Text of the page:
The Elder Scrolls

A Morrowind fan recommendation: Kingdom Come Deliverance

I recently set up a modern gaming PC after years because I was interested in a few games that came out recently which my old PC failed to play (or play well) (Outer Wilds, Half-Life: Alyx, Kingdom Come: Deliverance, even Disco Elysium). And I have to say, I'm particularly impressed by Kingdom Come from the perspective of finally having a game which gives a similar (not the same) impression as Morrowind. Actually, I'm surprised it hasn't been mentioned much on this subreddit.

Beyond obvious comparisons like it being first-person and "medieval", the biggest similarity is its emphasis on the world feeling real and tangible, rather than the gameplay always being fun.

The quests are oriented similarly to Morrowind's, where some person in the world tells you "go do X", and you find yourself where to go and how to accomplish it, and in the process learn something interesting about the world.

Your stats and progression are tied to the things you do, and therefore the role you play in the world. In this sense, the game goes even further than Morrowind. My first attempt ended up being very good at hunting in the woods, developed survival skills to the point I could eat raw meat, and just lived out there. Whenever he returned to town, everyone hated him because of how smelly and dirty his clothes were. A second attempt I focused on melee combat, and mostly stayed in towns unless otherwise needed. He was clean, strong, entered tournaments. Currently I'm a thief who's been banished from a lot of places because he got caught stealing too many times, but learnt to read and now specialises in stealing books to read.

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The world obviously isn't a super-imaginative high fantasy setting, but instead an earnest and pain-staking attempt to make an accurate representation of medieval Europe. In both games there is full commitment to making the world immersive and tangible, and creating worlds that exist with or without you. The feeling of actually walking through history more than makes up for the loss of fantastical elements, imo. It's a strange feeling which I think you can only get in video games, and which I've never had before: the feeling that this is how it really was (even if it wasn't quite how it really was).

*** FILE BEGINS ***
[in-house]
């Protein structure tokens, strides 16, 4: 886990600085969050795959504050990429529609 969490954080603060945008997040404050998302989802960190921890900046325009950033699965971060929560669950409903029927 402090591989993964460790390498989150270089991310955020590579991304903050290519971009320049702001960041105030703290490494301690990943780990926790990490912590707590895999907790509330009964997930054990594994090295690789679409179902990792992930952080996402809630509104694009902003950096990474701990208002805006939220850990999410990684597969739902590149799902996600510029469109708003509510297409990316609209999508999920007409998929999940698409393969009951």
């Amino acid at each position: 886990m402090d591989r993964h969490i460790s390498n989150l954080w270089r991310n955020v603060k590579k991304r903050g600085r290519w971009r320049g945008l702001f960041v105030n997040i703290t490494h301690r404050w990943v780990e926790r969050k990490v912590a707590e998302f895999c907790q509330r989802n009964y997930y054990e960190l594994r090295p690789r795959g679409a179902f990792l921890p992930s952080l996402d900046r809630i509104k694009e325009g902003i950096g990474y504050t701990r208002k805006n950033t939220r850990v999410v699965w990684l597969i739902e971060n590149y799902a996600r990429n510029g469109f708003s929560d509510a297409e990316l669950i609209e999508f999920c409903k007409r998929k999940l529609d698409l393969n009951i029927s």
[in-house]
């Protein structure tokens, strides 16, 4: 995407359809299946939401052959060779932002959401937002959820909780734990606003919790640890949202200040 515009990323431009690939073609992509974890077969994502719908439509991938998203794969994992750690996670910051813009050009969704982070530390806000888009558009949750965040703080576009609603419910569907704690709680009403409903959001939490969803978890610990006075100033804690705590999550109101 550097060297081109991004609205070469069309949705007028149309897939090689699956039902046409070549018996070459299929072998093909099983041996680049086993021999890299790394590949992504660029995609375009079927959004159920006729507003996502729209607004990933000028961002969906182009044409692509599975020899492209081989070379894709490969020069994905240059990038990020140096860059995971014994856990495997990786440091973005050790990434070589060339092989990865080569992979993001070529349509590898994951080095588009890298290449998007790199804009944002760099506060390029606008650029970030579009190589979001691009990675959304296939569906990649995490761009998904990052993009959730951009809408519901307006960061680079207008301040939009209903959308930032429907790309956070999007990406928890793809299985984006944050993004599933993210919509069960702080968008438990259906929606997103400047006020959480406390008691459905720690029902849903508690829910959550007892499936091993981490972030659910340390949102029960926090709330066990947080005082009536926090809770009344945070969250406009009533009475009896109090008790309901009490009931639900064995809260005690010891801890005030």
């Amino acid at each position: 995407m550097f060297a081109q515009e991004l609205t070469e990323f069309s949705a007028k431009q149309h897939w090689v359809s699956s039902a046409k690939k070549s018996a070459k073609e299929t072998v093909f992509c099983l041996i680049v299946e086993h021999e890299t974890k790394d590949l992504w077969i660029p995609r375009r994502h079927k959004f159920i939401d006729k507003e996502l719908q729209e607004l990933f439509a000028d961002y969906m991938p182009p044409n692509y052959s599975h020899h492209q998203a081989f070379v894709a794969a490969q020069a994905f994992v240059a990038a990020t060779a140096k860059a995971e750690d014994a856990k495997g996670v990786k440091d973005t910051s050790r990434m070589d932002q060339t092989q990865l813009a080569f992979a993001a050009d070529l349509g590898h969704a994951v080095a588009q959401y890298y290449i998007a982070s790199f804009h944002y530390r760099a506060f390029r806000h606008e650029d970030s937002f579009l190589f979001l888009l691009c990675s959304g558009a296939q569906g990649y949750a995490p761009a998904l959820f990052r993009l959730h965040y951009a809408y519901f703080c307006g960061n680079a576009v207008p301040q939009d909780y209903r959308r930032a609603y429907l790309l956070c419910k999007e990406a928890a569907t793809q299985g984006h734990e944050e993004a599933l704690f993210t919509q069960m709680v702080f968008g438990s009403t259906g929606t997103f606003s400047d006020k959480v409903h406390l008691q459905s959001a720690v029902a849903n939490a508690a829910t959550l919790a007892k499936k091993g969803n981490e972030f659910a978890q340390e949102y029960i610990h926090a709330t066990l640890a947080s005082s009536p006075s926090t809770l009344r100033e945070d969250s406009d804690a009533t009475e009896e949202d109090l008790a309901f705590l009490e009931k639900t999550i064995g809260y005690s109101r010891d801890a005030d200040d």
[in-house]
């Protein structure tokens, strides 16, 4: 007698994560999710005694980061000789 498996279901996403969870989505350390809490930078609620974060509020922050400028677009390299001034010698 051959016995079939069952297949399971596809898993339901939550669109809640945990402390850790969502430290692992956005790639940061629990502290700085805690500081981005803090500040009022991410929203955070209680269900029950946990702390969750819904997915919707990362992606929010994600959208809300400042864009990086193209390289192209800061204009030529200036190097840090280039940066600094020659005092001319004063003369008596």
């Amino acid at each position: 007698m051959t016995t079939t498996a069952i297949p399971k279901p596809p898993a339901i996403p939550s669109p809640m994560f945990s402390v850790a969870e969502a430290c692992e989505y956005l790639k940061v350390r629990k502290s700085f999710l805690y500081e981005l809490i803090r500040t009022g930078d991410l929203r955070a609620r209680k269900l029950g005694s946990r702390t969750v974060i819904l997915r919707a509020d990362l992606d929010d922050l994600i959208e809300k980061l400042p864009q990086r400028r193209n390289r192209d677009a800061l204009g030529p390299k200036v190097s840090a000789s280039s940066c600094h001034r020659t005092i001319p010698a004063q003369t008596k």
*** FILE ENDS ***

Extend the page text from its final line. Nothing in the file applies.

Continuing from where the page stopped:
The game also loses the "be anyone" quality of Morrowind – in Kingdom Come you are always Henry of Skalitz. It clearly does this for main story reasons, but I find it doesn't much impact the roleplaying decisions you make. After the initial tutorial, you are still free to wonder off and do/be whoever you want.

The combat has had a mixed reception, but I think it's much more involved, frantic, and interesting than Skyrim's take on a refined first person melee combat. Similar to Morrowind, you really feel the progression of your character as they get stronger and better.

A broader thing I've been thinking about is this game's relationship to Morrowind in the same way Disco Elysium is like Planescape: Torment.

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Planescape: Torment had a "spiritual successor" developed by the same creators of the original game, Torment: Tides of Numenera. It tried very hard to recreate the feeling of Planescape: Torment and in the end created something which ticked all the boxes of a "planescape" follow-up but ended up quite hollow. It was exactly what it set out to be, a refinement of what was already done, but didn't go any further. Juxtapose it to Disco Elysium, which took Planescape: Torment as a major inspiration but added totally new game mechanics, a totally new (and interesting) setting, with a completely different tone, and you'll see that Disco Elysium is the true successor to Planescape: Torment. It is more than just a follow up to P:T; it's the Planescape: Torment of its generation, 20 years after the initial release.

To me Kingdom Come inhabits a similar place with Morrowind, although there are obvious differences. If Skyrim ended up being reductive, removing what seemed like it didn't work to streamline the game while "ticking the boxes" of an Elder Scrolls game, then Kingdom Come is additive. It looks at what is enjoyable in a game like Morrowind and builds upon it. Part of why Kingdom Come has been quite divisive (other than the initial bugs), is its complete commitment to its setting and gameplay mechanics. It's not always fun in terms of gameplay, but it IS always presenting an immersive world and RPG experience, and everything from the mechanics to visual presentation are designed to accomplish this.

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So, if you like Morrowind and are in any way interested in medieval history, I would highly recommend Kingdom Come: Deliverance. It's the closest the industry has ever come to an actual Morrowind successor.

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